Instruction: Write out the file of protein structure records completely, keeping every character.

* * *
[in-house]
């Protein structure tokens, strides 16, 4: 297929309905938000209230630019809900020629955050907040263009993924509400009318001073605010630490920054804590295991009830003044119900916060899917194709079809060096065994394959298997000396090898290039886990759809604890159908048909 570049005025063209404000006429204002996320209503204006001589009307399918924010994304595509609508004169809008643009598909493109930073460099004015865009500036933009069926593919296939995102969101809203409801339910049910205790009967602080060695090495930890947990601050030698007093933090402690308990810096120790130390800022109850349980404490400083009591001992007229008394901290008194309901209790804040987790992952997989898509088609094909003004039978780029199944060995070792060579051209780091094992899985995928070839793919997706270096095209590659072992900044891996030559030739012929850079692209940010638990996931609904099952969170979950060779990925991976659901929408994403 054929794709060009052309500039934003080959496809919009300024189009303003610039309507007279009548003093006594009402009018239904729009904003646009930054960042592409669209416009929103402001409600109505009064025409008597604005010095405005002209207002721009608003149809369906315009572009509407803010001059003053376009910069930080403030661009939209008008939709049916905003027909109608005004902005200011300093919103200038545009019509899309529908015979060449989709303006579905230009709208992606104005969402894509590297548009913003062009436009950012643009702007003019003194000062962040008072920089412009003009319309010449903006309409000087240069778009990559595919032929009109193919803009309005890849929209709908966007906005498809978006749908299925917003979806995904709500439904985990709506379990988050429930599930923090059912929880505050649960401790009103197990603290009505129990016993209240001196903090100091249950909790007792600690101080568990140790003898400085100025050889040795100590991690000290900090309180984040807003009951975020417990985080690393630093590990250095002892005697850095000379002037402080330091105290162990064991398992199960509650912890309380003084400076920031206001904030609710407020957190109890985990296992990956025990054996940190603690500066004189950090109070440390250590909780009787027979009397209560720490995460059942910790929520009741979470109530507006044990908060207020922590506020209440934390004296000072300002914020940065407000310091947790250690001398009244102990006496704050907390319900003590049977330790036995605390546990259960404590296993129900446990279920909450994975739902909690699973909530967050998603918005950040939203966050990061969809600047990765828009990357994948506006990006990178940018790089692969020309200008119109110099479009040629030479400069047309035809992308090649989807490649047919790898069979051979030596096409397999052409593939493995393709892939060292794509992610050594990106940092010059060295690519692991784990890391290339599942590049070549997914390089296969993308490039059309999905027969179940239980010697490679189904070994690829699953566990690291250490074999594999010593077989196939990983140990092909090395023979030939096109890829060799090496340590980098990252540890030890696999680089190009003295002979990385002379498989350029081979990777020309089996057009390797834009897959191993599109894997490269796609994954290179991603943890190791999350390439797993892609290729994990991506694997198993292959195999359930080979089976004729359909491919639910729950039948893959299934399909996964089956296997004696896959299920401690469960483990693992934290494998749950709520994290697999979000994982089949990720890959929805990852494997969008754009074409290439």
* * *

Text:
[in-house]
């Protein structure tokens, strides 16, 4: 297929309905938000209230630019809900020629955050907040263009993924509400009318001073605010630490920054804590295991009830003044119900916060899917194709079809060096065994394959298997000396090898290039886990759809604890159908048909 570049005025063209404000006429204002996320209503204006001589009307399918924010994304595509609508004169809008643009598909493109930073460099004015865009500036933009069926593919296939995102969101809203409801339910049910205790009967602080060695090495930890947990601050030698007093933090402690308990810096120790130390800022109850349980404490400083009591001992007229008394901290008194309901209790804040987790992952997989898509088609094909003004039978780029199944060995070792060579051209780091094992899985995928070839793919997706270096095209590659072992900044891996030559030739012929850079692209940010638990996931609904099952969170979950060779990925991976659901929408994403 054929794709060009052309500039934003080959496809919009300024189009303003610039309507007279009548003093006594009402009018239904729009904003646009930054960042592409669209416009929103402001409600109505009064025409008597604005010095405005002209207002721009608003149809369906315009572009509407803010001059003053376009910069930080403030661009939209008008939709049916905003027909109608005004902005200011300093919103200038545009019509899309529908015979060449989709303006579905230009709208992606104005969402894509590297548009913003062009436009950012643009702007003019003194000062962040008072920089412009003009319309010449903006309409000087240069778009990559595919032929009109193919803009309005890849929209709908966007906005498809978006749908299925917003979806995904709500439904985990709506379990988050429930599930923090059912929880505050649960401790009103197990603290009505129990016993209240001196903090100091249950909790007792600690101080568990140790003898400085100025050889040795100590991690000290900090309180984040807003009951975020417990985080690393630093590990250095002892005697850095000379002037402080330091105290162990064991398992199960509650912890309380003084400076920031206001904030609710407020957190109890985990296992990956025990054996940190603690500066004189950090109070440390250590909780009787027979009397209560720490995460059942910790929520009741979470109530507006044990908060207020922590506020209440934390004296000072300002914020940065407000310091947790250690001398009244102990006496704050907390319900003590049977330790036995605390546990259960404590296993129900446990279920909450994975739902909690699973909530967050998603918005950040939203966050990061969809600047990765828009990357994948506006990006990178940018790089692969020309200008119109110099479009040629030479400069047309035809992308090649989807490649047919790898069979051979030596096409397999052409593939493995393709892939060292794509992610050594990106940092010059060295690519692991784990890391290339599942590049070549997914390089296969993308490039059309999905027969179940239980010697490679189904070994690829699953566990690291250490074999594999010593077989196939990983140990092909090395023979030939096109890829060799090496340590980098990252540890030890696999680089190009003295002979990385002379498989350029081979990777020309089996057009390797834009897959191993599109894997490269796609994954290179991603943890190791999350390439797993892609290729994990991506694997198993292959195999359930080979089976004729359909491919639910729950039948893959299934399909996964089956296997004696896959299920401690469960483990693992934290494998749950709520994290697999979000994982089949990720890959929805990852494997969008754009074409290439």